The custom of having new clothes at Easter is a tradition imported from Europe. It was believed that failure to provide these would result in bad luck during the ensuing year.
With 75 per cent of the world’s cotton being grown on southern plantations it was, at the time of the Civil War, the main source of the region’s wealth. However, over the ensuing decades, things would begin to change drastically. During the war, Abraham Lincoln imposed an embargo on the export of cotton, resulting in increased production in rival countries. As a result, when the veto was lifted there was a huge glut of cotton on the global market and prices fell dramatically, plunging many growers into poverty. The ravages of the boll-weevil also took their toll and cotton production increasingly moved west to areas which had been less badly affected. Ultimately, the South paid the price for its over-reliance on a single crop and was forced to diversify.
The ubiquitous soft drink was invented in 1886 by druggist John Pemberton as a Prohibition-friendly version of his French Wine Coca. A year later, the entrepreneurial Asa Candler would buy the formula and, through his aggressive marketing, carve coca cola the position it holds in the international market today. Invented in Georgia and first bottled in Mississippi, its popularity runs especially high across the South.
The corrected edition of the Sound and the Fury, based on Faulkner’s original manuscripts, uses ‘dope’ instead of ‘cocacola’. This slang term derives from the product’s original formula: it contained cocaine until around 1905.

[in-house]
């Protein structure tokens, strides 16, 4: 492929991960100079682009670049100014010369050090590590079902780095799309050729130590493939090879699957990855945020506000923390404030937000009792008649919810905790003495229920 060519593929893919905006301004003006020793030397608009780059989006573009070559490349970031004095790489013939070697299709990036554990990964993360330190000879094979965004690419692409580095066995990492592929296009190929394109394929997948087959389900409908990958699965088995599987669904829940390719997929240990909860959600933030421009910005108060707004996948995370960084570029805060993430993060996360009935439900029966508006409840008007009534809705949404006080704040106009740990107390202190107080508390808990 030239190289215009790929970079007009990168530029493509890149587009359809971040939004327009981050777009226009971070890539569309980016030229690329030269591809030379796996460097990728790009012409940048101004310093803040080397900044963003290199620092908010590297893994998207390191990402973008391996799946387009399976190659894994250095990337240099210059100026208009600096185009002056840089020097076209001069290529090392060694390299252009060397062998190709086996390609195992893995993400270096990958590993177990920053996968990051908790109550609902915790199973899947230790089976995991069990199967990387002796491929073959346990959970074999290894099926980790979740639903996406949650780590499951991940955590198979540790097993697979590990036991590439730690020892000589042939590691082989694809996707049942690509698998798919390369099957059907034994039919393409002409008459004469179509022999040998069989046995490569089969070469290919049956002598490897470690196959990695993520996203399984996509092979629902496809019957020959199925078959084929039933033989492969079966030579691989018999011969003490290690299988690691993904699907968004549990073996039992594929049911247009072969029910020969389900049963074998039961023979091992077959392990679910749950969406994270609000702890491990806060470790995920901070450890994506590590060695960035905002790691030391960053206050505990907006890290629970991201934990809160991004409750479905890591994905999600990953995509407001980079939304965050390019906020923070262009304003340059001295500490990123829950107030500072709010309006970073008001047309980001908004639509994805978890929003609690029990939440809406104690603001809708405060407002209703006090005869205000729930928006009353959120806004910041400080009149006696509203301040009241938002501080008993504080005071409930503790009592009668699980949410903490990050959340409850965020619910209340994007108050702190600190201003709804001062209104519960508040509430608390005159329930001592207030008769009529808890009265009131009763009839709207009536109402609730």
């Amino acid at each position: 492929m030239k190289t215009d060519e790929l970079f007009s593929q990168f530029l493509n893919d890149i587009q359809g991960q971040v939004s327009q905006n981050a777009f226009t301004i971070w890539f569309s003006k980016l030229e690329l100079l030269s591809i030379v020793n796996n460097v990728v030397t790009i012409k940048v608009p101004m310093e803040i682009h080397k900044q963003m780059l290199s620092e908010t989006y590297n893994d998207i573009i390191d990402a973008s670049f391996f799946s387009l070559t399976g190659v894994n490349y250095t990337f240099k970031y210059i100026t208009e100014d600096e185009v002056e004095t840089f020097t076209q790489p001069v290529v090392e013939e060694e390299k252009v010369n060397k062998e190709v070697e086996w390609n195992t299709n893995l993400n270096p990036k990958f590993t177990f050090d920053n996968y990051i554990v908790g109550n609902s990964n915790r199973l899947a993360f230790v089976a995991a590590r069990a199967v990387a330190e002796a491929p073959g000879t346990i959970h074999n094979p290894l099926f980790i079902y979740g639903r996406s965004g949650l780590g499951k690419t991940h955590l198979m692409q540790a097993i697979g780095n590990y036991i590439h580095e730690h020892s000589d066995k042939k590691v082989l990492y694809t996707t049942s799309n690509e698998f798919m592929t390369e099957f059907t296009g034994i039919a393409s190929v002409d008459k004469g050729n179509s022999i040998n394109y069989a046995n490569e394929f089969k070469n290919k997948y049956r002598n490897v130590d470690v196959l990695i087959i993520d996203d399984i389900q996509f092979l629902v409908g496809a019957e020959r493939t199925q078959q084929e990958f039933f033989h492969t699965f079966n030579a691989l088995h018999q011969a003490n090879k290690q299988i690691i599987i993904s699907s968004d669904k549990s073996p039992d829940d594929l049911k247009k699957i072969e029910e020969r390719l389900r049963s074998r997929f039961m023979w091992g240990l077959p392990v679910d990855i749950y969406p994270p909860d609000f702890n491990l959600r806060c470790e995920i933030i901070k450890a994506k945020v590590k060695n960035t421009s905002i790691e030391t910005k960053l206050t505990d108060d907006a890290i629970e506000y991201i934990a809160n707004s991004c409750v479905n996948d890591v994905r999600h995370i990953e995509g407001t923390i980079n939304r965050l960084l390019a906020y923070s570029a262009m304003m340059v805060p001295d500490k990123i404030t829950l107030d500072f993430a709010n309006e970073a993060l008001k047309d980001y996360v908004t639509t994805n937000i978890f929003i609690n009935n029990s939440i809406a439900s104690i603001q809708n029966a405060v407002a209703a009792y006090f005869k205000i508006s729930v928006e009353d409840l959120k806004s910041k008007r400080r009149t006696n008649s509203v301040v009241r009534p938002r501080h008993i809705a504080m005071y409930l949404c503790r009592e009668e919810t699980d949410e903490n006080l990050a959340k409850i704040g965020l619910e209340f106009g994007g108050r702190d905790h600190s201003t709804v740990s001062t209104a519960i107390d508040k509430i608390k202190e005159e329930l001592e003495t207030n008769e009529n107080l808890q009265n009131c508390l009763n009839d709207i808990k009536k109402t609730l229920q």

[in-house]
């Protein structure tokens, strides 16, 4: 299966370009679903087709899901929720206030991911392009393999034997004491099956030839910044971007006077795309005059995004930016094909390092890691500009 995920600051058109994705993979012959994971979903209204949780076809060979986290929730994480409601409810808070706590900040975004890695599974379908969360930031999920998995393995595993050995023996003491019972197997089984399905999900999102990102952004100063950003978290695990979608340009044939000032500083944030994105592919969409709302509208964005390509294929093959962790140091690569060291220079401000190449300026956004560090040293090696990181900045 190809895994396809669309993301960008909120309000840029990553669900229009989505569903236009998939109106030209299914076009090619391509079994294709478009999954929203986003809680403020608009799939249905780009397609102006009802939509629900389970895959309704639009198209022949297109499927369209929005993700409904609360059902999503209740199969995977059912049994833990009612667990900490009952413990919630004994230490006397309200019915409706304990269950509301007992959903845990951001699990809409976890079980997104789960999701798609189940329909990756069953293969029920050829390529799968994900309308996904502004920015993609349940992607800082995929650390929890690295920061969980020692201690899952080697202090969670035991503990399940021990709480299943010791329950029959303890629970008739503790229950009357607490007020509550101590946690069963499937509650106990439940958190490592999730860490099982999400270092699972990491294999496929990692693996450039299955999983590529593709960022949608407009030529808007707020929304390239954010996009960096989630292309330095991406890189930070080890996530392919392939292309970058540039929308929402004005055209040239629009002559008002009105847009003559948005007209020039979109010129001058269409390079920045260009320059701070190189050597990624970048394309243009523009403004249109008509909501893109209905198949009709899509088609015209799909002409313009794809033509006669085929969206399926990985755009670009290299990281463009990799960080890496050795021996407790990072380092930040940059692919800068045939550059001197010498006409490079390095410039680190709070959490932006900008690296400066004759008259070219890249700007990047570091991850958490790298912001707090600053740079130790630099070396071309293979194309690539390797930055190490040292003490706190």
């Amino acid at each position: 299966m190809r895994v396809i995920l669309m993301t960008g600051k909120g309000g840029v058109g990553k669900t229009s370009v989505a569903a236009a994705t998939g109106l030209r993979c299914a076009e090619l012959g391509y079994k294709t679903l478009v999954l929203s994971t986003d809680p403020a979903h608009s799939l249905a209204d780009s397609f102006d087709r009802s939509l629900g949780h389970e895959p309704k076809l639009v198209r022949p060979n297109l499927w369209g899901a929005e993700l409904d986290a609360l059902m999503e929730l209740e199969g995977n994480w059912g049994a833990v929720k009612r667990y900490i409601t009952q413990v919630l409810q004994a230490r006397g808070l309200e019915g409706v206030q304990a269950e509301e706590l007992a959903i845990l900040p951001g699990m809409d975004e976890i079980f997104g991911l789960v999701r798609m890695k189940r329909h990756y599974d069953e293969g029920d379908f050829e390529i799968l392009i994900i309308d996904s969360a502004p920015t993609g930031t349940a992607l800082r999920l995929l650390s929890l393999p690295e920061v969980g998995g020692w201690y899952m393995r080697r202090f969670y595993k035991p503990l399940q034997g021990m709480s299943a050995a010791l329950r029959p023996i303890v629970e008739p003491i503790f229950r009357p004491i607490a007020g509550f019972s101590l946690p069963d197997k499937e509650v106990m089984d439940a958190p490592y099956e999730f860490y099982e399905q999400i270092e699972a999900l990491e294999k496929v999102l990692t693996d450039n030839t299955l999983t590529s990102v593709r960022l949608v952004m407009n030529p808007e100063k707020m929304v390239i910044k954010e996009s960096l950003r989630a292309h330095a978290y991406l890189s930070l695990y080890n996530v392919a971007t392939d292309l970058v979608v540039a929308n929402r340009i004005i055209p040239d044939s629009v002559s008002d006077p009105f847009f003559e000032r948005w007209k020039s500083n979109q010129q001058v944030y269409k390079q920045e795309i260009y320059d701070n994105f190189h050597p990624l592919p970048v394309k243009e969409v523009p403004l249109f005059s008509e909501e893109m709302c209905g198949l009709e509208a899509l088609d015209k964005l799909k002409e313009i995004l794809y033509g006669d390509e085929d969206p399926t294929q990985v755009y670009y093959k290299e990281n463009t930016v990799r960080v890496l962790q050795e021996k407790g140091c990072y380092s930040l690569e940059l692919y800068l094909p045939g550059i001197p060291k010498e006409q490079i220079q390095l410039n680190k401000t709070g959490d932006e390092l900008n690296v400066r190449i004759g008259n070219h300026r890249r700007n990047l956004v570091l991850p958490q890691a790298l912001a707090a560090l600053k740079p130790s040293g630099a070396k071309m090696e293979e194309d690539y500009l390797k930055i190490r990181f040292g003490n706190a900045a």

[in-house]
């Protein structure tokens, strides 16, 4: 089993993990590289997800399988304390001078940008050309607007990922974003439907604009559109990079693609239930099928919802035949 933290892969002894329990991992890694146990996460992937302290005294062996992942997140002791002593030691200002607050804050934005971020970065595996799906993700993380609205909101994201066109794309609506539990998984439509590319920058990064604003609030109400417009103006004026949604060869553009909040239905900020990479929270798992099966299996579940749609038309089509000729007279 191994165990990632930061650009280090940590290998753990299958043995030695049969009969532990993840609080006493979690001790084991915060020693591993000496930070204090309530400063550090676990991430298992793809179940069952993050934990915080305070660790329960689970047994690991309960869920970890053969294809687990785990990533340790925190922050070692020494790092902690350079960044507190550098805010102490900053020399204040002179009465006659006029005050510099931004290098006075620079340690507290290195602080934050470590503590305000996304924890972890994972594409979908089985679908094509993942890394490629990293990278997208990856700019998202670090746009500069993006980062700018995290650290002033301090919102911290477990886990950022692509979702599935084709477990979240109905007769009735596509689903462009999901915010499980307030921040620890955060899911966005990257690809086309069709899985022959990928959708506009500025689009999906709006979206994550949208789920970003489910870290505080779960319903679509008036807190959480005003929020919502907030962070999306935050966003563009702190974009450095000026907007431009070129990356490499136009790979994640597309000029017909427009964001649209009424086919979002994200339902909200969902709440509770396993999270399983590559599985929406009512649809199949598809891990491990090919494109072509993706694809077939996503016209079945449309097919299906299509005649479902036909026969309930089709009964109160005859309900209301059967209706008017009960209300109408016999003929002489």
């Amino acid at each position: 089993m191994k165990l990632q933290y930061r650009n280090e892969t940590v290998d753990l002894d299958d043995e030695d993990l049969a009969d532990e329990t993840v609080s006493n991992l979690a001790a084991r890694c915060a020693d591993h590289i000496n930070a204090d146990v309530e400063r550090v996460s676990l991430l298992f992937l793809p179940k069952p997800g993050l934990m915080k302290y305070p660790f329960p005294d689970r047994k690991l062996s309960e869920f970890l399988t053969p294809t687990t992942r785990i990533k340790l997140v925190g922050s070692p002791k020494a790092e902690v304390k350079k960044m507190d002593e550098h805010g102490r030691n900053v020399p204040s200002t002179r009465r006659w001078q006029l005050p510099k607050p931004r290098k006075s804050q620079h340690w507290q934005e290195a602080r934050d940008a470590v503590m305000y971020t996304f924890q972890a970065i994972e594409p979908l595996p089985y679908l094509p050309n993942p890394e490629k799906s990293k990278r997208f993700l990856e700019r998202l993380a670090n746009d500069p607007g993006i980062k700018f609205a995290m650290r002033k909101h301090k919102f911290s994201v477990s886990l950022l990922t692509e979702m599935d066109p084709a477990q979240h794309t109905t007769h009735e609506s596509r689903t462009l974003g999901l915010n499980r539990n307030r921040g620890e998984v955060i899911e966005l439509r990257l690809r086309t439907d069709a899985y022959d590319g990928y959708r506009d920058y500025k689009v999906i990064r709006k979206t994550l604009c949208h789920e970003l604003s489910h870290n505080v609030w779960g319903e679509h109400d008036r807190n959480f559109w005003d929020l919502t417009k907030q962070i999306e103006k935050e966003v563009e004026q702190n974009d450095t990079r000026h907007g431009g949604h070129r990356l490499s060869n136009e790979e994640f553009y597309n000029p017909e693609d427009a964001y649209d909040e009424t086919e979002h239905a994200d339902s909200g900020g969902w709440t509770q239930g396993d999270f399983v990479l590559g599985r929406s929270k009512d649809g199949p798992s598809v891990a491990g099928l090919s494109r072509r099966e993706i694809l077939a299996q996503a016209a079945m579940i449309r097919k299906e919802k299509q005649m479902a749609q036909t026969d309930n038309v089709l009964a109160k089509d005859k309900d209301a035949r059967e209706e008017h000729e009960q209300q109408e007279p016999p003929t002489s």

After slavery was abolished, share-cropping — whereby a landowner would allow a tenant to use his land in exchange for 50 per cent of the crop produced — came to dominate the cotton industry. These farmers were predominantly former slaves and poor whites who had lost their land during the Civil War. As Jason observes, they did not fare well under this system. Land-owners' own fortunes had been so reduced by the war that they had to borrow money to produce crops and were charged interest at 15 per cent. Rather than worsen their own situations, they paid this back by deducting it from the share-croppers' portion. Share-croppers were also required to reimburse land owners for seeds and tools, with interest added. As a result, many were plunged into deep debt that bound them to the land.
Though Jews have been part of America since colonial times, their numbers would increase dramatically during the 19th century. Rising anti-Semitism in Eastern Europe saw a number of pogroms in which Jews were slaughtered and their properties and businesses destroyed. As a result, many sought refuge abroad with roughly two million migrating to the U.S. between 1880 and 1914. The shift this caused in America’s demographic led to an increase in anti-Jewish sentiment and a series of immigration restrictions were introduced over the 1920s.
This essay by Mark Twain provides a detailed, and typically rambunctious, exploration of the perception of Jews in America.
The American pioneers were those who travelled west to settle and extend their territory. As political barriers to expansion fell away during the early 1760s, hordes of Europeans, fleeing oppression in their own countries or attracted by the siren song of the American Dream, arrived in great numbers. The initial movement from the settled East Coast areas into the “Dark and Bloody Ground” of Kentucky marked the genesis of the movement that would see the whole of the present-day United States settled and Manifest Destiny fulfilled. The image of the rugged, heroic pioneer — the personification of the cherished ideals of independence and self-sufficiency — is the key-stone of America's self-perception.